She sees that, "The psychological effects that will dominate are primarily frustration, the inability to improve living conditions, and the inability to be stable economically or socially," noting that, "displacement often results in post-traumatic stress disorder (PTSD). A consequence of the violence that may have been subjected to, as they did not yet recover from the first shock before they were exposed to a second shock. How can a person cope with this situation? This leads to the accumulation of mental disorders of depression, anxiety, feelings of fear, and the inability to make any decisive decisions. In the end, one feels completely lost, from any decisions or any means of living within this society in which must stay. "

She concluded by saying that, "Displacement, by force of arms or confiscation of property, which is the most heinous of displacements, has profound psychological effects that require international and local governmental support for the rehabilitation of displaced persons or refugees upon their return to their country."

Horrific reports revealed a policy of forced deportation in Lebanon, which is being obscured by the media. Turkey has also begun to implement a similar policy, with more than 6,000 Syrians deported through Bab al-Hawa crossing alone, in July.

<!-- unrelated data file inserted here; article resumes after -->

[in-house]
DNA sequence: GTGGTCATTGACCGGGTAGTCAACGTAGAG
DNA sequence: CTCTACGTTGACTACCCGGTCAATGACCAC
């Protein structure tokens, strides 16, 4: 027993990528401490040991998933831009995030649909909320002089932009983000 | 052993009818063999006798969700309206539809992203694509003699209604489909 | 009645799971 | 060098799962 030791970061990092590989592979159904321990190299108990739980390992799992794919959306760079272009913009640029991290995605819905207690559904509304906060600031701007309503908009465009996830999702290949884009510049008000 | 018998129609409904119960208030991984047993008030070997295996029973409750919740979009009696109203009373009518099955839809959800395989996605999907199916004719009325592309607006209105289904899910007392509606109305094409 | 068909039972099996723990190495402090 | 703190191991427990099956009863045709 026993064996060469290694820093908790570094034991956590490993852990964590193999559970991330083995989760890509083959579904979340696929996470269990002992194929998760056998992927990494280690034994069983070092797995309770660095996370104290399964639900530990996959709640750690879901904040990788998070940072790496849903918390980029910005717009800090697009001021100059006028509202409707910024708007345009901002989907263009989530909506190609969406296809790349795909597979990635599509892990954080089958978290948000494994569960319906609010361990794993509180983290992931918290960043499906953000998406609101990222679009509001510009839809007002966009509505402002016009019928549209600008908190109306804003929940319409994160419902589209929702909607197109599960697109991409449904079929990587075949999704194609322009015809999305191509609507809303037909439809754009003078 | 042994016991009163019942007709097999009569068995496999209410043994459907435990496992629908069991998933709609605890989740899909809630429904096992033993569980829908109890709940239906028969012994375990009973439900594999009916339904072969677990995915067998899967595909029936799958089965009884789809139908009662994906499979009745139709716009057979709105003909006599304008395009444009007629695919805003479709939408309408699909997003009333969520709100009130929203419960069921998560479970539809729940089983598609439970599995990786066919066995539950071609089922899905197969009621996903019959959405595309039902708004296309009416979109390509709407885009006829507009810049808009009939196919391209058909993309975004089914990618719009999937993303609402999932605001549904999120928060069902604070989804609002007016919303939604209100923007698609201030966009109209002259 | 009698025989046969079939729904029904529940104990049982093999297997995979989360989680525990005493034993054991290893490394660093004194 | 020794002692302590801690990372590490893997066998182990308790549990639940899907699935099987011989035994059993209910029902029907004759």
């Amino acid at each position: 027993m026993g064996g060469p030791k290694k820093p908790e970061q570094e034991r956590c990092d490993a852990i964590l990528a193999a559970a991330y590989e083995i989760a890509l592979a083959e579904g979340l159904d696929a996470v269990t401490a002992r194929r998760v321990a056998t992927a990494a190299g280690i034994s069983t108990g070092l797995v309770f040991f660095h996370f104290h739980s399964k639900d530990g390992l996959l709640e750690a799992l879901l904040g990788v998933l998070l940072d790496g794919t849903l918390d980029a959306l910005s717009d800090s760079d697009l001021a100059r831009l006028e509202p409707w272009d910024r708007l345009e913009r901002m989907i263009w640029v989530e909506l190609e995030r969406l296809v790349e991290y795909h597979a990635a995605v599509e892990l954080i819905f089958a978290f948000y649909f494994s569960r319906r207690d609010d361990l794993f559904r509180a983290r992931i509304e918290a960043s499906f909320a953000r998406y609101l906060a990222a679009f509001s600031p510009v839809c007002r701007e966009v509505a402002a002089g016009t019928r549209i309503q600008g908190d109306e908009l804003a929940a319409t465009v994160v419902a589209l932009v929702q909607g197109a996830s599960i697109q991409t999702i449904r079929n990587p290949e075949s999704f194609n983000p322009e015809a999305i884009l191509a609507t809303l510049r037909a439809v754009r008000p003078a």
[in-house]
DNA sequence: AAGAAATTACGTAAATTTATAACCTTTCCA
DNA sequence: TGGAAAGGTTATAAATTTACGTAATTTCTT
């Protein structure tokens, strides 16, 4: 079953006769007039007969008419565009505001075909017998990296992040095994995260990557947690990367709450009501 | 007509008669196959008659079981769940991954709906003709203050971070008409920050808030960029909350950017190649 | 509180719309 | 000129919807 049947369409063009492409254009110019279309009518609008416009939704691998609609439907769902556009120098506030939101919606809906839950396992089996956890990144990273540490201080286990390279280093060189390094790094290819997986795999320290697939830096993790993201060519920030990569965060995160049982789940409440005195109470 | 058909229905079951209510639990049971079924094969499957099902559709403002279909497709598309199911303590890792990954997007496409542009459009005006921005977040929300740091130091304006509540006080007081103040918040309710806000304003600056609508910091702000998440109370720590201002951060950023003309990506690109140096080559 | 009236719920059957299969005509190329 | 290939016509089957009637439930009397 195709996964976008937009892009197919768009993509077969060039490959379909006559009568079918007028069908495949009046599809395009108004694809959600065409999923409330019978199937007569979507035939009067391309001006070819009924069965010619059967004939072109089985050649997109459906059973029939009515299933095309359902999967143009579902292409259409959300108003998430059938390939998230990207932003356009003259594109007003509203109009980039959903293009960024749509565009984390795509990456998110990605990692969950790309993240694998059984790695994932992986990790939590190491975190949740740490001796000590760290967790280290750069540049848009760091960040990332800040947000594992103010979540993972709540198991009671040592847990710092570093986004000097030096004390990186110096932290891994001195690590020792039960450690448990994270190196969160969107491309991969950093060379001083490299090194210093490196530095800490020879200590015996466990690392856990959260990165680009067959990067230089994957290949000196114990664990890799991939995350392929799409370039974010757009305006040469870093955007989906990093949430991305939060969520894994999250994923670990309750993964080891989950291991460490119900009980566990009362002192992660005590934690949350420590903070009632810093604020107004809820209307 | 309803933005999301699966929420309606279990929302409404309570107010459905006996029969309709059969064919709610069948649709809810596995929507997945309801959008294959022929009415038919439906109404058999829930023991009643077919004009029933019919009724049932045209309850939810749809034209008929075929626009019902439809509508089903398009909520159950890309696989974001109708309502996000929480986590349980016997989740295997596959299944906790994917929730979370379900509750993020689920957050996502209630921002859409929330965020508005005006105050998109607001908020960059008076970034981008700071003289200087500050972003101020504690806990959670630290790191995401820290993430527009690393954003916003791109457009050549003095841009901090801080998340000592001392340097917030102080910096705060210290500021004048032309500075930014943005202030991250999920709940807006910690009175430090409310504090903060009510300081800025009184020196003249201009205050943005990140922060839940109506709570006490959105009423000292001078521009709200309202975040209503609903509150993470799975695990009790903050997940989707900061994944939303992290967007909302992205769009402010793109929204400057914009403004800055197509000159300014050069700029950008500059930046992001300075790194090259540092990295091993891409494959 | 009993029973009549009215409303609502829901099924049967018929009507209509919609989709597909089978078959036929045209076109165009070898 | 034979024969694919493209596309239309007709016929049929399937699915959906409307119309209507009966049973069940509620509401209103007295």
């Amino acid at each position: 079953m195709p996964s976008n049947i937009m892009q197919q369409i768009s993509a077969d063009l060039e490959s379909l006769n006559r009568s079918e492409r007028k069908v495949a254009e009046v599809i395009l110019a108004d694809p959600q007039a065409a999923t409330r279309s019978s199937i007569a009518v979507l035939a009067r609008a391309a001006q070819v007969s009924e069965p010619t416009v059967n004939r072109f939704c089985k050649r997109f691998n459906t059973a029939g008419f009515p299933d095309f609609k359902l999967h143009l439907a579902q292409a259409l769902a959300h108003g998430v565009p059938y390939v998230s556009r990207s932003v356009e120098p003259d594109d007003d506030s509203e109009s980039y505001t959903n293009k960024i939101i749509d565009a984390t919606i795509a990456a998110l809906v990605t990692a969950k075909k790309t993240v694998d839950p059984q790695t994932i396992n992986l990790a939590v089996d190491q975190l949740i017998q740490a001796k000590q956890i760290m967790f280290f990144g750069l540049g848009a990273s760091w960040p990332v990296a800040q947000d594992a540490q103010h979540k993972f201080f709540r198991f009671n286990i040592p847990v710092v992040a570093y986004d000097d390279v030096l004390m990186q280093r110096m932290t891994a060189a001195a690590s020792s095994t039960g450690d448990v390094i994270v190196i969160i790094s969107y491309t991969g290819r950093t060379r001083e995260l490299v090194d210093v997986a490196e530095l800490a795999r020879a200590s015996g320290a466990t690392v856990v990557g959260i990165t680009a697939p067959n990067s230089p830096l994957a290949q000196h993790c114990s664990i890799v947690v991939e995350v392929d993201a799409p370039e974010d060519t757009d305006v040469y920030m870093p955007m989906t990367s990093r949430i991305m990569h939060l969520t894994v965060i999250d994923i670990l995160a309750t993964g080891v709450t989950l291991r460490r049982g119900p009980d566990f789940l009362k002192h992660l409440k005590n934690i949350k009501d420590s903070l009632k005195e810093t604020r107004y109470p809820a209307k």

Lawyer Mohammed al-Aswad considers the Syrians’ shock towards the international community as moral and legal as it has shown an unprecedented incompetence towards refugees who have been living in primitive tents for nine years; nor has it been able to maintain laws and covenants, such as the 1951 Refugee Convention signed by both Lebanon and Turkey. Nonetheless, thousands of Syrians have been forcibly deported without regard to the threat to their lives.




In a statement to Zaman Al Wasl, Al-Aswad expressed his surprise at the silence of the United Nations bodies and human rights organizations about this shameful violation, for which international courts and human rights organizations have been mobilized. He pointed out that this silence is a disgrace from a society that claims to defend human rights and to preserve dignity.

He emphasized the UN’s inability to provide the minimum standards of life for Syrian refugees in neighboring countries, especially in Lebanon, whose politicians manipulated even labels, succeeding in revoking the status of "refugee" to Syrians there, to deprive them of international protection, and calling them "displaced" to be fully subject to the laws of the country in which they are, thus Facilitating their persecution and deportation.

Al-Aswad called for pressuring international organizations to take their full role in defending the rights of refugees in Syria's neighboring countries: To demand lists of Syrian to be deported from Turkey and Lebanon, and to work with and reach out to European and Western countries to secure asylum that protects their lives.

 









Since the Syrian revolution erupted in 2011, more than 560,000 people have been killed, and more than 6.5 million people have been displaced.

By Mohamed al-Hammadi

Zaman Al Wasl